Wedding Etiquette Forum

How do I not offend parents?

I have a large family and am close to many of my cousins, but my groom is not close to his extended family and wants a small wedding. The only compromise I can think of is to not have children at the wedding or reception, but I know that one of my aunts did not go to her own brother's wedding because there was no kids. My groom is also not willing to pay for care, how do I not offend my family and friends that have children?

Answers

  • bethsmilesbethsmiles Denver, CO member
    10000 Comments Sixth Anniversary 500 Love Its First Answer
    There is nothing offensive about having a child free wedding. Unfortunately, some people feel thier children should be wanted everywhere and there is no way to keep them from getting offended. Deciding not to invite children probably means that some people won't come but there isn't anything you can do about it.

    If you wanted to invite some kids most people do so in circles. Like only children on immediate family, only out of town children, etc. But this also can upset people when they see that some kids were invited but not their own. Again it's not against etiquette but people still might get upset and there isn't much you can do about.


    PrettyGirlLost
  • Jdoe37 said:
    I have a large family and am close to many of my cousins, but my groom is not close to his extended family and wants a small wedding. The only compromise I can think of is to not have children at the wedding or reception, but I know that one of my aunts did not go to her own brother's wedding because there was no kids. My groom is also not willing to pay for care, how do I not offend my family and friends that have children?

    You definitely are not obligated to pay for childcare, so your groom is right.

    Not inviting children to the wedding is perfectly fine. If guests get offended, that's their problem. Please try not to worry about it. If people give you a hard time, just simply state that you are unable to accomodate children.

    Honestly, IMHO, some people are overly into their kids. If they can't take one night away to go to your wedding, then that's too bad. Tell them you're sorry that they are unable to attend and you'll miss them at the wedding.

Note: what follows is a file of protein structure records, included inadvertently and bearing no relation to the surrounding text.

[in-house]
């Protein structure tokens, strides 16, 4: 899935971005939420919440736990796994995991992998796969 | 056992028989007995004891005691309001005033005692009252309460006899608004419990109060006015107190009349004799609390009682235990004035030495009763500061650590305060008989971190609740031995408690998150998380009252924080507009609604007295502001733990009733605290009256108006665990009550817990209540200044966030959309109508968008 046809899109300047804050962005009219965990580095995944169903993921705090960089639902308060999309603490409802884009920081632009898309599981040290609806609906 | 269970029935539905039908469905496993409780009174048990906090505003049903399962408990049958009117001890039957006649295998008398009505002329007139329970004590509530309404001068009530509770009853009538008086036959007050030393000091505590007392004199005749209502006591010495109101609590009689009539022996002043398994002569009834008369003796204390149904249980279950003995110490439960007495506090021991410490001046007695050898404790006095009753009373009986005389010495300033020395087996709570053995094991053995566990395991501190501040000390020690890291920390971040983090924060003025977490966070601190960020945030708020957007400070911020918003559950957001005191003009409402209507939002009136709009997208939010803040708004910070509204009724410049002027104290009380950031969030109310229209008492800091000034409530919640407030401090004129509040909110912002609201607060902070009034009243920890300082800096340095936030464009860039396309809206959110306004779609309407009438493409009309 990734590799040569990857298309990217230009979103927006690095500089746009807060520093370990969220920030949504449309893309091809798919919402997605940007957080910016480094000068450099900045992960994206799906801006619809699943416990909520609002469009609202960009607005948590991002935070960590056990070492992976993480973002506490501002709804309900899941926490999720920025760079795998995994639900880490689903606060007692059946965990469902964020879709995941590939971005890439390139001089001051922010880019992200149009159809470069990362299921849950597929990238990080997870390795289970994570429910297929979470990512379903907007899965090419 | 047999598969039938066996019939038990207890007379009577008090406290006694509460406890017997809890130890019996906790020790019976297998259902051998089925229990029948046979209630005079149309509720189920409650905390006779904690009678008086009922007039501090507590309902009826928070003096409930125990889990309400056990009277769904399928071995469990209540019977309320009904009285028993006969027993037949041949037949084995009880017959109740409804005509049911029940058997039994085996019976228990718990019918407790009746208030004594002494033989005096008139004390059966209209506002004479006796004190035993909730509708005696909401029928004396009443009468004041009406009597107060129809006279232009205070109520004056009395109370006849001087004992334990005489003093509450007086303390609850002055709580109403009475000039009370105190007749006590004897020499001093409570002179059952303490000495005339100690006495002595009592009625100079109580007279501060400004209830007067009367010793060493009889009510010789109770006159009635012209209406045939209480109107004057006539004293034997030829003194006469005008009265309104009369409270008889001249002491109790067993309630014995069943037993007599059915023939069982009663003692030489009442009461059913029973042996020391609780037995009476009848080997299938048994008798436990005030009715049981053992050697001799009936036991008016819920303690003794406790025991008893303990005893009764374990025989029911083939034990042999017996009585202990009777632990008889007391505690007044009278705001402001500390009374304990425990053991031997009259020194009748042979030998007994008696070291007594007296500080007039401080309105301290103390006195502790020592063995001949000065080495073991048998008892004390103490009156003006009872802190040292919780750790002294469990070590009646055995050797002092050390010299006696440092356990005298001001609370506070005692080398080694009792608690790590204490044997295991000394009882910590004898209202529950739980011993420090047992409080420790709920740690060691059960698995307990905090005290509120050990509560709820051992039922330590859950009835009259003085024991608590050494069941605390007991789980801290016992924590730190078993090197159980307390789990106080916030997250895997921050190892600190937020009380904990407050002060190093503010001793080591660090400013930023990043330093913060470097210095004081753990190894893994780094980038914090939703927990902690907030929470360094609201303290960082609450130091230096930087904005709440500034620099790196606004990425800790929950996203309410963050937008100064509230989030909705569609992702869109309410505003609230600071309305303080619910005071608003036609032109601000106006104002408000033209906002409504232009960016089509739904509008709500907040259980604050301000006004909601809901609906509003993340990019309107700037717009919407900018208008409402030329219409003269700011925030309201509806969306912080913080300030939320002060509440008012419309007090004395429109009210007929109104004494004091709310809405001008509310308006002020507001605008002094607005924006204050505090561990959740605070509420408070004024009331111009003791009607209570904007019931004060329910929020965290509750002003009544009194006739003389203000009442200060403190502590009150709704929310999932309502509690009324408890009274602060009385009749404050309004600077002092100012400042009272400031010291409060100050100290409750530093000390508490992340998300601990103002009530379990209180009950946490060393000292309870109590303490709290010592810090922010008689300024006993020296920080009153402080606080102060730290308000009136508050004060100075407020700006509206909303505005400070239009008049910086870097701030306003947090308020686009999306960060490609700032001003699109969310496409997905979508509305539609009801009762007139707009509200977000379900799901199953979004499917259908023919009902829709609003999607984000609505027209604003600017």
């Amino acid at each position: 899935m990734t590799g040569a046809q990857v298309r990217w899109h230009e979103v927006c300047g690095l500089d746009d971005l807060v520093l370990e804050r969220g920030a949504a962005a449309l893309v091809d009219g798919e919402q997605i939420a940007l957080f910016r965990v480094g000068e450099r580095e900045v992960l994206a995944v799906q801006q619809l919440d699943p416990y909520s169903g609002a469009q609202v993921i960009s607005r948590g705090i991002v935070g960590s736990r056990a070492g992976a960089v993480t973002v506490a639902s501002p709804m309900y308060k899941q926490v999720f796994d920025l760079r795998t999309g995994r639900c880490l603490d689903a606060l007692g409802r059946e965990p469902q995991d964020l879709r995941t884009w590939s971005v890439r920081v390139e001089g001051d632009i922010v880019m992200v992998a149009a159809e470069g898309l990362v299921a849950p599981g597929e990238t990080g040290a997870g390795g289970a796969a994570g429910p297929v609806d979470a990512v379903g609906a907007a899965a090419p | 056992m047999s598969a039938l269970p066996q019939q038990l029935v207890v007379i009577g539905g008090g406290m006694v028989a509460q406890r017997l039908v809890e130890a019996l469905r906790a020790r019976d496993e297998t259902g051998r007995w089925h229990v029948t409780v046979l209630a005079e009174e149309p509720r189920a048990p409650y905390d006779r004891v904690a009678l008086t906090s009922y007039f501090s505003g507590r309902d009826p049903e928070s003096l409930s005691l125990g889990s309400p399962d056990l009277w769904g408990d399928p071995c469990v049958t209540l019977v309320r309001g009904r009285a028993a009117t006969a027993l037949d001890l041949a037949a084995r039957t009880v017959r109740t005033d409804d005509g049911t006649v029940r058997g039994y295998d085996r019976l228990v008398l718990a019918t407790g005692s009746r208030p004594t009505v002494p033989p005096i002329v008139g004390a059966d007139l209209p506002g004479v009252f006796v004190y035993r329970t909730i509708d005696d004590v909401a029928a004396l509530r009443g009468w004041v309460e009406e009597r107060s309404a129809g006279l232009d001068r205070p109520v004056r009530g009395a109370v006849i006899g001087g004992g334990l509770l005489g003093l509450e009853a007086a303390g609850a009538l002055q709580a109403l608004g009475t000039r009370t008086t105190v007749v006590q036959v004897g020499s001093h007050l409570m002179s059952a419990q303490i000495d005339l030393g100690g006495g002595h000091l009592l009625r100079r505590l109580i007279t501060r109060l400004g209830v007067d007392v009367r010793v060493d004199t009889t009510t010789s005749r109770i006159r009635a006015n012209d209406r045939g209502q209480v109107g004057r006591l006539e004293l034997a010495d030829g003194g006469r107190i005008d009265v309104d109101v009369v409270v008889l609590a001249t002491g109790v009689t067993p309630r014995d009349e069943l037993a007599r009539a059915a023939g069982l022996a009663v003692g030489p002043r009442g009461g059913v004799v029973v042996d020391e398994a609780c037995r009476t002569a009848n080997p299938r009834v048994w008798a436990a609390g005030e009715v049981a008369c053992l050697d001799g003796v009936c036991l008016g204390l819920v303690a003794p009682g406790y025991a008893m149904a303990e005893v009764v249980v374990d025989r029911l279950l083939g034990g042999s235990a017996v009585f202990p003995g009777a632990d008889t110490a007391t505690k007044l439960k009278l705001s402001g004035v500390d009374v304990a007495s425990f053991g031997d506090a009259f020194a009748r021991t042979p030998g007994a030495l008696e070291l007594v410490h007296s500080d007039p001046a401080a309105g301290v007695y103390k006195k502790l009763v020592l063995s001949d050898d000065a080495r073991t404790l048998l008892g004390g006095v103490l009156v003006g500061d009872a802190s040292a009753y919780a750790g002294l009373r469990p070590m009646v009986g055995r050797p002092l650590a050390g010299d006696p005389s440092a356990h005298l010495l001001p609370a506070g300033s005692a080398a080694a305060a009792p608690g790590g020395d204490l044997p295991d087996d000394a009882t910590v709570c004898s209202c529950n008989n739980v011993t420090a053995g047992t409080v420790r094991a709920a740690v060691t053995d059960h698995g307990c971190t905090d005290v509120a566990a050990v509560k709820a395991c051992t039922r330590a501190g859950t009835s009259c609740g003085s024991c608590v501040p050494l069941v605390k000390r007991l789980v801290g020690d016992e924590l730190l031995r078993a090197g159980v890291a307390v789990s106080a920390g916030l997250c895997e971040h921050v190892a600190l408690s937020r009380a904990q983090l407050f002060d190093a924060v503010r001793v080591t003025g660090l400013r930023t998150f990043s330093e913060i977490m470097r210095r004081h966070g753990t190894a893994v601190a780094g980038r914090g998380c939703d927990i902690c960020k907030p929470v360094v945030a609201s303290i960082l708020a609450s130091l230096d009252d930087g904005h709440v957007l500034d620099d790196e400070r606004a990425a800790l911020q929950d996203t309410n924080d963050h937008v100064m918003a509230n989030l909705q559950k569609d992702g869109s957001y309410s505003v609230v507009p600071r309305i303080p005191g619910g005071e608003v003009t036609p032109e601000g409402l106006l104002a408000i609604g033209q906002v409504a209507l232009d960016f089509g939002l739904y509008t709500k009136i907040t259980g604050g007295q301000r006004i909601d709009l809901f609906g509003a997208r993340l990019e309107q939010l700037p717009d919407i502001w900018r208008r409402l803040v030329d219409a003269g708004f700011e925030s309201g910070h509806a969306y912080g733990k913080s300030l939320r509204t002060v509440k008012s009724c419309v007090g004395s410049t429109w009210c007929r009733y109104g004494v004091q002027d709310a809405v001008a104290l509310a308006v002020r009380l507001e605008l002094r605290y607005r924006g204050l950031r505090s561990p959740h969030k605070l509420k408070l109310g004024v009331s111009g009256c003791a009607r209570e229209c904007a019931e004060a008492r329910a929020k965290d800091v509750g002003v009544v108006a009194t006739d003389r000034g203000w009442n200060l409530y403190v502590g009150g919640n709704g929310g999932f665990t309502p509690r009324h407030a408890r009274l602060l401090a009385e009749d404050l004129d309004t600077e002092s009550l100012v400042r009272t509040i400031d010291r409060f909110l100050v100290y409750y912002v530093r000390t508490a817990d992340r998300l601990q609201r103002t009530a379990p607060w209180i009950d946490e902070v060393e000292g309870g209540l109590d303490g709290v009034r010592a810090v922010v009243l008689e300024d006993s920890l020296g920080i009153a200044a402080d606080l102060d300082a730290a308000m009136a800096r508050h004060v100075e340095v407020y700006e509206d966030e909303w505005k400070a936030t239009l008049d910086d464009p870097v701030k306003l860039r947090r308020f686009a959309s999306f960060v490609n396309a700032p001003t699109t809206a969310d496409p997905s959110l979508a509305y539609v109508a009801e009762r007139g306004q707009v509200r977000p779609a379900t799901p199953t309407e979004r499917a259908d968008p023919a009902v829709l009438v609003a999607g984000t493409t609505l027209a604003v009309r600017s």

harper0813painterlt
  • Jdoe37 said:
    I have a large family and am close to many of my cousins, but my groom is not close to his extended family and wants a small wedding. The only compromise I can think of is to not have children at the wedding or reception, but I know that one of my aunts did not go to her own brother's wedding because there was no kids. My groom is also not willing to pay for care, how do I not offend my family and friends that have children?
    It sounds like you and your groom have come to a compromise that makes you both happy - he gets a relatively small wedding and you get your closest extended family. If your aunt and uncle choose not to attend for this reason, it's on them. You've reached out and invited them and they declined. Stick with the compromise you made with your groom - that's what's important. You are not breaching etiquette by having an adults only wedding/reception. I had adults only. I got mostly positive responses (e.g. "can't wait for some adult time!) and only a few negative (e.g. "wait, so Suzie's not invited? but.... but why?").

    Follow xcaly's advice on addressing the invitations and not including "adults only" anywhere. For me, it was helpful to put on my RSVP cards:

    ____ # attending ceremony
    ____ # attending reception

    So I could figure out if people assumed their kids were invited and follow up with them.
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    PrettyGirlLost